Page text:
We can look back on Challenger thirty-five years later and ask ourselves the “what if” or “what could have been prevented” questions, but I believe that those questions don’t matter as much as the legacy that the crew members left behind and the influence that the Challenger crash had on the future of space exploration. McNair truly did leave behind a lasting legacy, one that shows that anyone can make a difference, anyone can make it to the top and achieve greatness with hard work and dedication. To McNair and the rest of the Challenger crew, I thank you all for your service to the many generations that have been inspired by your courage, bravery and strength. I thank you for showing people, like myself, that anything is possible, and that anyone can shoot for the stars and aim for the moon.
by Laura Richardson, Mentor
The 2021 season is well on its way, having finished week 3 of Build. We have 1 ½ robots, and we are well on our way to competition season. Luckily, we have experienced build team members so we are handling the COVID-build world fine. The thing is that we pride ourselves on being #MorethanRobots. The brand side of the team is well represented and set for the future. The robot side is progressing nicely, and will work out by competition. The issue is the outreach side. Why? Because we have always put our emphasis on quality instead of quantity.
CSP has long focused on making a real difference in our team members lives and in that of those we support. Other teams will focus on drastic numbers – thousands or millions of people “reached.” We would rather make a real difference in 100 people’s lives than just make 1000 aware of our existence or that of FIRST. It is because eof that our COVID world has drastically affected our programs. Match that with the change made in 2019 to only count three years of impact for Chairman and the loss of half of the 2020 season with a wide-range shut down for a full year, and we have less impact with our existing programs. Luckily, we realized early on in the summer that the impact to mental health and to the social justice programs were opportunities that needed addressing. Unfortunately, they don’t fit into the “robotics int eh classroom” structure we follow, but it identified new and exciting programs that we are addressing. But is that going to be different and impactful enough to provide “proof” for the 2021 Chairman season? We just aren’t sure.
In fact, we talked just yesterday about the possibility of taking a year off from Chairman because our new programs have few results so far, and we have lower results with the last two years on our existing programs because they require face-to-face programs. Heck, the local FLL/FTC programs were cut in half or more this year due to the COVID shut downs. Although we are much more involved in local teams than previous, there are fewer teams with which to connect. And, worst of all, #TechItOut was cancelled the day before it happened and will not happen this year because of the changes – and since half of our rookies were introduced to FRC and to CSP with Tech It Out, this is a huge loss for us.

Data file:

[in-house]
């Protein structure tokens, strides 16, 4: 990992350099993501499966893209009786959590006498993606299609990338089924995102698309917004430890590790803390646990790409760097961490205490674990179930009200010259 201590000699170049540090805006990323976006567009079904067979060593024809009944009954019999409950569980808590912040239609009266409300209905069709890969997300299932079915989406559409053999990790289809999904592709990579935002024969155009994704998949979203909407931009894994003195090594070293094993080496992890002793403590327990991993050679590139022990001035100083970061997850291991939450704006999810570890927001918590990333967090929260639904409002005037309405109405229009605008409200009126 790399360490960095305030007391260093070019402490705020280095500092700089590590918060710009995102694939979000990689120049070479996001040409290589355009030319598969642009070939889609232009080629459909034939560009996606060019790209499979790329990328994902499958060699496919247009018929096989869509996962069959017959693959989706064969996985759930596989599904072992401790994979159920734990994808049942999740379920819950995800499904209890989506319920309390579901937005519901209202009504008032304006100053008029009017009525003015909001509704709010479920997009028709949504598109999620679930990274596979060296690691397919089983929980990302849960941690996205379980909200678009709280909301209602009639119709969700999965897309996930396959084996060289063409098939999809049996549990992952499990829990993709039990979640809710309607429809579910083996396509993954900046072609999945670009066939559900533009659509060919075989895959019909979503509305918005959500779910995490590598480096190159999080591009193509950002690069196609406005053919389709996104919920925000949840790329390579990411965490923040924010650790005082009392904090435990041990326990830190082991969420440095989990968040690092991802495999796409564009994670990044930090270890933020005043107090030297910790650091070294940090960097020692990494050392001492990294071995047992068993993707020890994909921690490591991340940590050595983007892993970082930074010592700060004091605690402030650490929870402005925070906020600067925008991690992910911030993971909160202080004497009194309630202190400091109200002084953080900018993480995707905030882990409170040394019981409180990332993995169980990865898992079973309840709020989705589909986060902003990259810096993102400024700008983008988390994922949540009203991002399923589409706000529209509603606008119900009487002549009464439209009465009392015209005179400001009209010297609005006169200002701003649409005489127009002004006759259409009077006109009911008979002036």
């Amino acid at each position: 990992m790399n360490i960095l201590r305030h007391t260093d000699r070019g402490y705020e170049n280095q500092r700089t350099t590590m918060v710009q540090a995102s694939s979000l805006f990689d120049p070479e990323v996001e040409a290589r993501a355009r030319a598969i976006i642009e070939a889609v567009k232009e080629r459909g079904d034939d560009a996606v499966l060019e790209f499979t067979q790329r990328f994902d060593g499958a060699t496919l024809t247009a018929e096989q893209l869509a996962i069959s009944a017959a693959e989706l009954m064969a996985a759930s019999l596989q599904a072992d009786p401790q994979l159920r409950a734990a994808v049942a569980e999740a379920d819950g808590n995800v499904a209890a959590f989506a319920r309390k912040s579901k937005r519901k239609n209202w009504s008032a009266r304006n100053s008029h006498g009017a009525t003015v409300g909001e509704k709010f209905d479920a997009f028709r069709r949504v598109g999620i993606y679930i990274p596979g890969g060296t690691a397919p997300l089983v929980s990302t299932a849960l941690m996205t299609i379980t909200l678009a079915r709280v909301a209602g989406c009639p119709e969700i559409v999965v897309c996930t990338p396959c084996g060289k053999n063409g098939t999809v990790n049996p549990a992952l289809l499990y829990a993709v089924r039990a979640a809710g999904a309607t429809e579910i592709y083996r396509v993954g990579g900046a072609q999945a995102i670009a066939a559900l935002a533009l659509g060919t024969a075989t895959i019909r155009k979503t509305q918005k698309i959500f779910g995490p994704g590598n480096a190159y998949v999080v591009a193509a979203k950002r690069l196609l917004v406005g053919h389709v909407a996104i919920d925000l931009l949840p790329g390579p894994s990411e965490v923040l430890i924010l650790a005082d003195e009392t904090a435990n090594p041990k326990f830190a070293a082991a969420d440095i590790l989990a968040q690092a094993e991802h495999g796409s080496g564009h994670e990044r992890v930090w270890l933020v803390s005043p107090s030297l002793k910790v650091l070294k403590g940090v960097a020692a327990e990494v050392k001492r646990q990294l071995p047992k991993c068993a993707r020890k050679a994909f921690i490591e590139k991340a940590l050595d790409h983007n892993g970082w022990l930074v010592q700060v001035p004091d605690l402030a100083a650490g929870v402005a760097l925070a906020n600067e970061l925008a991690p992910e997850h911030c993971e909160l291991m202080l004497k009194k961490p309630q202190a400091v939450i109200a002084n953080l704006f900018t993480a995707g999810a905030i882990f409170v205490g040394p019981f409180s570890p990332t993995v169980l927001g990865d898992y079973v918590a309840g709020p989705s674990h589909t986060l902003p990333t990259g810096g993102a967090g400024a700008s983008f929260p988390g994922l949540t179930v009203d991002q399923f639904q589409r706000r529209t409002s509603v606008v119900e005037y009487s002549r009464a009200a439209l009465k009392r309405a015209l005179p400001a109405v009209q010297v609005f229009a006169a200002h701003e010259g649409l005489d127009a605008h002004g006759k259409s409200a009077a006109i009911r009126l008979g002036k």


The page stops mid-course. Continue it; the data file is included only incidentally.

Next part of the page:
We know our programs are good and are strong and are impactful. That’s the point of “quality.” We know we will continue past COVID because they are set up to be sustainable, and we will continue to expand. But, do we want to put in the effort to apply this year? Who knows? We don’t believe in doing anything unless it’s done with high quality. Stay tuned to see if we decide to apply. Maybe we will; maybe we won’t.
by Jay B, 2nd Year, Sophomore
A year ago, I sat alongside my peers at CSP’s HQ swimming in excitement as we prepared for the FRC 2020 season kickoff. A year later, I have participated in my first virtual FRC kickoff. In that time between the two kickoffs, so much has happened and it’s interesting to reflect on my rookie season.
Although I had years of previous experience in both FLL and FTC, I was very afraid going into my rookie season. Before I became a member on the team, it seemed as though it would be impossible for me to find my place on the team. These same feelings I carried with me when I became a CSP rookie. At first, I had hoped to become a programmer and a media team member (here’s a hint: one of those, I wouldn’t be for long). Through much trial and error, I found something that I truly loved, media.
One thing that I learned through my rookie season and becoming a part of the media team was how much I truly love to create. Creating has always been a love of mine, but making things for CSP has pushed that love even farther. Being on the media team taught me so much I didn’t know before, like how to create things digitally. As a rookie, I felt extremely proud to see my first pit signs be put onto the pit. That’s when it really felt as though I found my place on the team. When the pandemic hit, it was unfortunate to see my first season be cut off so short, to be here one minute and gone the next. I had many regrets about things I didn’t get to do last season.